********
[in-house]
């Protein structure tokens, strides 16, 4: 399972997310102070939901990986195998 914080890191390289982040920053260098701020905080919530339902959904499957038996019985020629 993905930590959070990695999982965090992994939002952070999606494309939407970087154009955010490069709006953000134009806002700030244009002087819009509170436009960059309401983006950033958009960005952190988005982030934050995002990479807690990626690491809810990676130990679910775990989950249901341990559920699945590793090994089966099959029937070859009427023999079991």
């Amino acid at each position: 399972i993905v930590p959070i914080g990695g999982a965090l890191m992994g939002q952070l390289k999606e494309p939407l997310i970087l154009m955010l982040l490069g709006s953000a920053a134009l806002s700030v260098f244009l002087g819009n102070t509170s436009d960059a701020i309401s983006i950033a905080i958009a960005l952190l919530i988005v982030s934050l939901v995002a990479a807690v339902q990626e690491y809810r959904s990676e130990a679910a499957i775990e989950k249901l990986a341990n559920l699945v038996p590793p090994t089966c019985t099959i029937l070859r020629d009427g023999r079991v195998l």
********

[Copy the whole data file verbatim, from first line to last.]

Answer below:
[in-house]
């Protein structure tokens, strides 16, 4: 399972997310102070939901990986195998 914080890191390289982040920053260098701020905080919530339902959904499957038996019985020629 993905930590959070990695999982965090992994939002952070999606494309939407970087154009955010490069709006953000134009806002700030244009002087819009509170436009960059309401983006950033958009960005952190988005982030934050995002990479807690990626690491809810990676130990679910775990989950249901341990559920699945590793090994089966099959029937070859009427023999079991």
């Amino acid at each position: 399972i993905v930590p959070i914080g990695g999982a965090l890191m992994g939002q952070l390289k999606e494309p939407l997310i970087l154009m955010l982040l490069g709006s953000a920053a134009l806002s700030v260098f244009l002087g819009n102070t509170s436009d960059a701020i309401s983006i950033a905080i958009a960005l952190l919530i988005v982030s934050l939901v995002a990479a807690v339902q990626e690491y809810r959904s990676e130990a679910a499957i775990e989950k249901l990986a341990n559920l699945v038996p590793p090994t089966c019985t099959i029937l070859r020629d009427g023999r079991v195998l």